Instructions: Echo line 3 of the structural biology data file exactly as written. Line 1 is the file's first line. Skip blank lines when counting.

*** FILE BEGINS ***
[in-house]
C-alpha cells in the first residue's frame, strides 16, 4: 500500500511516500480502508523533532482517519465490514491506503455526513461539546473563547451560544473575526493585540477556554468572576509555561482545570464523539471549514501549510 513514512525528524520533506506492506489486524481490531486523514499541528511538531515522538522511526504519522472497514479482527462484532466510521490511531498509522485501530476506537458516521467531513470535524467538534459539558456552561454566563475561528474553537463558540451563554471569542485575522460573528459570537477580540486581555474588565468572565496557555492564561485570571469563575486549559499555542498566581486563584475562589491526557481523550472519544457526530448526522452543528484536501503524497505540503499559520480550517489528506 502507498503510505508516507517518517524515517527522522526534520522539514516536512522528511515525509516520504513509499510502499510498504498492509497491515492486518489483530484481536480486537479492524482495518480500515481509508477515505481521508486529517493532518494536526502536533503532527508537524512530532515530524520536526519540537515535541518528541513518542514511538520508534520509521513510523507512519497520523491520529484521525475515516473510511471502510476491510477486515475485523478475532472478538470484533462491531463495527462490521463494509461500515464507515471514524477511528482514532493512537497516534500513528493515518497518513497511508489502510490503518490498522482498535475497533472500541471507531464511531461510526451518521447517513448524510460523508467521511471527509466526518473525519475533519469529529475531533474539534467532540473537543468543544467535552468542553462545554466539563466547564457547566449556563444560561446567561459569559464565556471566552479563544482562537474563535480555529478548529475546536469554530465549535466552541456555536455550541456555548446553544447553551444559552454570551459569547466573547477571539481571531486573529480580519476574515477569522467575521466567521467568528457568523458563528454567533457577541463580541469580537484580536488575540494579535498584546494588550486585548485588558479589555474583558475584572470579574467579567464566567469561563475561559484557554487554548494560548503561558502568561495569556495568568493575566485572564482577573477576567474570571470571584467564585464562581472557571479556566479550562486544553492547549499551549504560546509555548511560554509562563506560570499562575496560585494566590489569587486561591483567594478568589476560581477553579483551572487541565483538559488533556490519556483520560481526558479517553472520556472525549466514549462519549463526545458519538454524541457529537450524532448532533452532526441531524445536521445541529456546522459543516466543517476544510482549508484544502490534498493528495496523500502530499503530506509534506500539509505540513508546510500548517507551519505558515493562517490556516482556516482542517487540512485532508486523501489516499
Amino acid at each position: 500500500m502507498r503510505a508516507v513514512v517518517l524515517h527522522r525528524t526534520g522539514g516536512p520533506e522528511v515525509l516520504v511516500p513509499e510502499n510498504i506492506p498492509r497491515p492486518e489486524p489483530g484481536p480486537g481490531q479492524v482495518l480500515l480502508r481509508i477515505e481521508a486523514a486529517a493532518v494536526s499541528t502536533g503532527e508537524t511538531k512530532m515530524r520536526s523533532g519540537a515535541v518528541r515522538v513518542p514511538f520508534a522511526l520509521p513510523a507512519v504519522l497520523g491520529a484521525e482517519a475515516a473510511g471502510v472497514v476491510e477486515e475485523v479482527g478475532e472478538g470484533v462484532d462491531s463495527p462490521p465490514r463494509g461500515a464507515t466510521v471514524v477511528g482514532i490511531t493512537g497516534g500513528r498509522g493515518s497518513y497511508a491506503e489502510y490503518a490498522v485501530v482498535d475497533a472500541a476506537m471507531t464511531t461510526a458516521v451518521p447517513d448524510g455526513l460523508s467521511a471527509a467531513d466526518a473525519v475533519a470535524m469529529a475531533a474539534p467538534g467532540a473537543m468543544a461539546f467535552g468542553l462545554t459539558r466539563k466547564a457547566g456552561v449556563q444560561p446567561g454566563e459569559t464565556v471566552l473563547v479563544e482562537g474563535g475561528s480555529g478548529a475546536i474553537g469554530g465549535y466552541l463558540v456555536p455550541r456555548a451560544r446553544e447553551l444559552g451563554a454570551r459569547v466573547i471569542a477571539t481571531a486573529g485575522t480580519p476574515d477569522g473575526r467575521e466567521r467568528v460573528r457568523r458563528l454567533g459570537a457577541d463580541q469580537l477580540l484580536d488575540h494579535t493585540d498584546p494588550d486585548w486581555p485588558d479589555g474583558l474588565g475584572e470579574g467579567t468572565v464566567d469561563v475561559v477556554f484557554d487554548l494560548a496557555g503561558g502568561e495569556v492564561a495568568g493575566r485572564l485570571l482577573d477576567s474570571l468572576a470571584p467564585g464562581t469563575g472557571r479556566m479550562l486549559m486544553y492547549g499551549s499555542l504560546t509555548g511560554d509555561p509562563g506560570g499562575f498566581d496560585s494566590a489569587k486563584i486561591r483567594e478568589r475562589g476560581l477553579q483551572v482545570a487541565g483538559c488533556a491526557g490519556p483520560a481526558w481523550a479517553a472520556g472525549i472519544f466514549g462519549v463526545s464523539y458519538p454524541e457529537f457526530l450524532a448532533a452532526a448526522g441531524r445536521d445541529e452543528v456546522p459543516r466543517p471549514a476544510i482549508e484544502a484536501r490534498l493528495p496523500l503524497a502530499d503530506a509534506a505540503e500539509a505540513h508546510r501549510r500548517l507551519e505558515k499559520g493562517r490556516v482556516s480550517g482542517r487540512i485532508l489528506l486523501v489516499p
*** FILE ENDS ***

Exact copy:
Amino acid at each position: 500500500m502507498r503510505a508516507v513514512v517518517l524515517h527522522r525528524t526534520g522539514g516536512p520533506e522528511v515525509l516520504v511516500p513509499e510502499n510498504i506492506p498492509r497491515p492486518e489486524p489483530g484481536p480486537g481490531q479492524v482495518l480500515l480502508r481509508i477515505e481521508a486523514a486529517a493532518v494536526s499541528t502536533g503532527e508537524t511538531k512530532m515530524r520536526s523533532g519540537a515535541v518528541r515522538v513518542p514511538f520508534a522511526l520509521p513510523a507512519v504519522l497520523g491520529a484521525e482517519a475515516a473510511g471502510v472497514v476491510e477486515e475485523v479482527g478475532e472478538g470484533v462484532d462491531s463495527p462490521p465490514r463494509g461500515a464507515t466510521v471514524v477511528g482514532i490511531t493512537g497516534g500513528r498509522g493515518s497518513y497511508a491506503e489502510y490503518a490498522v485501530v482498535d475497533a472500541a476506537m471507531t464511531t461510526a458516521v451518521p447517513d448524510g455526513l460523508s467521511a471527509a467531513d466526518a473525519v475533519a470535524m469529529a475531533a474539534p467538534g467532540a473537543m468543544a461539546f467535552g468542553l462545554t459539558r466539563k466547564a457547566g456552561v449556563q444560561p446567561g454566563e459569559t464565556v471566552l473563547v479563544e482562537g474563535g475561528s480555529g478548529a475546536i474553537g469554530g465549535y466552541l463558540v456555536p455550541r456555548a451560544r446553544e447553551l444559552g451563554a454570551r459569547v466573547i471569542a477571539t481571531a486573529g485575522t480580519p476574515d477569522g473575526r467575521e466567521r467568528v460573528r457568523r458563528l454567533g459570537a457577541d463580541q469580537l477580540l484580536d488575540h494579535t493585540d498584546p494588550d486585548w486581555p485588558d479589555g474583558l474588565g475584572e470579574g467579567t468572565v464566567d469561563v475561559v477556554f484557554d487554548l494560548a496557555g503561558g502568561e495569556v492564561a495568568g493575566r485572564l485570571l482577573d477576567s474570571l468572576a470571584p467564585g464562581t469563575g472557571r479556566m479550562l486549559m486544553y492547549g499551549s499555542l504560546t509555548g511560554d509555561p509562563g506560570g499562575f498566581d496560585s494566590a489569587k486563584i486561591r483567594e478568589r475562589g476560581l477553579q483551572v482545570a487541565g483538559c488533556a491526557g490519556p483520560a481526558w481523550a479517553a472520556g472525549i472519544f466514549g462519549v463526545s464523539y458519538p454524541e457529537f457526530l450524532a448532533a452532526a448526522g441531524r445536521d445541529e452543528v456546522p459543516r466543517p471549514a476544510i482549508e484544502a484536501r490534498l493528495p496523500l503524497a502530499d503530506a509534506a505540503e500539509a505540513h508546510r501549510r500548517l507551519e505558515k499559520g493562517r490556516v482556516s480550517g482542517r487540512i485532508l489528506l486523501v489516499p